(From the Greek aster, a star).
This is a utensil for the Liturgy according to the Greek Rite, which is not used in Roman Rite at all. It consists of two curved bands, or slips, made of silver or gold which cross each other at right angles and thus form a double arch. It is used to place over the amnos or particles of blessed bread, when spread out upon the paten during the proskomide and earlier part of the Greek Liturgy, so as to prevent the veil from coming in contact with or disturbing these blessed but unconsecrated particles of bread in carrying the paten from the prothesis to the altar, or while it is standing at either place. It is laid aside after the Creed and is not ordinarily used again during the Liturgy. The asterisk is usually surmounted by a cross, and often has a tiny star suspended from the central junction, and in the Greek Orthodox is somewhat larger in size than in the Greek Catholic Church. When the priest in the proskomide service is those of blessed bread lying upon the paten, he takes up the asterisk and incensing it says, "And the came forth and stood over where the child was." Then he puts it over the particles of bread upon the paten, and proceeds to cover it with the various veils and at conclusion of the proskomide, begins the celebration of the Liturgy.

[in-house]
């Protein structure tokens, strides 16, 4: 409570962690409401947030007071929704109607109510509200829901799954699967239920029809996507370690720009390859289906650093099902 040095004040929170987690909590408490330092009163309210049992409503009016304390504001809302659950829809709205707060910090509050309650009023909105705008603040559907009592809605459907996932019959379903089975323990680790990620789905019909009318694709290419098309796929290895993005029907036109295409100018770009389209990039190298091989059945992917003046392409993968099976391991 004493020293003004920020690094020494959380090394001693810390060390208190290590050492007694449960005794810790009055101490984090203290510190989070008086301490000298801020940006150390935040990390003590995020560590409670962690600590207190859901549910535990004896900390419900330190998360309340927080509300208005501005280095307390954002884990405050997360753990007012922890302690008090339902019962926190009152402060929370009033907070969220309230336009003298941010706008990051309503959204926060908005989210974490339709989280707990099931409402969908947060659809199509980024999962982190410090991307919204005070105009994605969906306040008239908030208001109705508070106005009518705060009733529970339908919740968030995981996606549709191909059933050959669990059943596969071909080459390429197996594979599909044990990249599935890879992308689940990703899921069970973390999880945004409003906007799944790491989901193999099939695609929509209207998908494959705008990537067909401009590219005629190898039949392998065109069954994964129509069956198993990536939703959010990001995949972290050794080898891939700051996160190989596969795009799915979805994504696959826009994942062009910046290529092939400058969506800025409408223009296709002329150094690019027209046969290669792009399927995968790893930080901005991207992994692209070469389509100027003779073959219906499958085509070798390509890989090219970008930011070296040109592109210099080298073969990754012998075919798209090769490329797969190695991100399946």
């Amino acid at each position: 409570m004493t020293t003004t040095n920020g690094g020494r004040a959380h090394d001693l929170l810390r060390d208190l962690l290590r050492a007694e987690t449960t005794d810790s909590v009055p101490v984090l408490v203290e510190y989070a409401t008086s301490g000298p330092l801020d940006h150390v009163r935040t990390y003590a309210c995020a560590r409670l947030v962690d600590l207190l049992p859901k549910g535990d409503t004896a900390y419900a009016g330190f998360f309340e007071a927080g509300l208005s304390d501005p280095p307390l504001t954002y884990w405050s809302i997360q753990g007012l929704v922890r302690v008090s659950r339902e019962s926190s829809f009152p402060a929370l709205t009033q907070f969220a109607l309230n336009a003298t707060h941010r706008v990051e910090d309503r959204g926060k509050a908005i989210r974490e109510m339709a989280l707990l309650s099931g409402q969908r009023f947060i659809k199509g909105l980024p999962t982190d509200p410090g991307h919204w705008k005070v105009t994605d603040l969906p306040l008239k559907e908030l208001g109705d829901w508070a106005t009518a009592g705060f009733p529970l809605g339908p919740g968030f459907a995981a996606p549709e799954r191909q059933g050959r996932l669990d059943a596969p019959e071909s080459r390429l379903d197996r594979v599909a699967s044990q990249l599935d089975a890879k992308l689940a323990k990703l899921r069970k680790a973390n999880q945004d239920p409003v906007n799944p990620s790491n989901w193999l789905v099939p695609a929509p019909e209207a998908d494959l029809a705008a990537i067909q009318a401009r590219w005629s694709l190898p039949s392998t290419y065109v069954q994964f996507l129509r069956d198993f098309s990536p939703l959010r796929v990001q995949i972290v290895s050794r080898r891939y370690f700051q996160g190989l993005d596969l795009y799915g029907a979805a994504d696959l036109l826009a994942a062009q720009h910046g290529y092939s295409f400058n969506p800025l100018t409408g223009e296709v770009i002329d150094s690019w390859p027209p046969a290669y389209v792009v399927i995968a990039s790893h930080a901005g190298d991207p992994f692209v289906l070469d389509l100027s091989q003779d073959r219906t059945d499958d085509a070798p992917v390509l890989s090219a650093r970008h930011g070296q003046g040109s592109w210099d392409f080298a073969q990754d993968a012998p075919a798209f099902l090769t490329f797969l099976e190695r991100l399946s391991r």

APA citation. (1907). Asterisk. In The Catholic Encyclopedia. New York: Robert Appleton Company. http://www.newadvent.org/cathen/02017a.htm
MLA citation. "Asterisk." The Catholic Encyclopedia. Vol. 2. New York: Robert Appleton Company, 1907. <http://www.newadvent.org/cathen/02017a.htm>.
Transcription. This article was transcribed for New Advent by Joseph P. Thomas.
Ecclesiastical approbation. Nihil Obstat. 1907. Remy Lafort, S.T.D., Censor. Imprimatur. +John M. Farley, Archbishop of New York.
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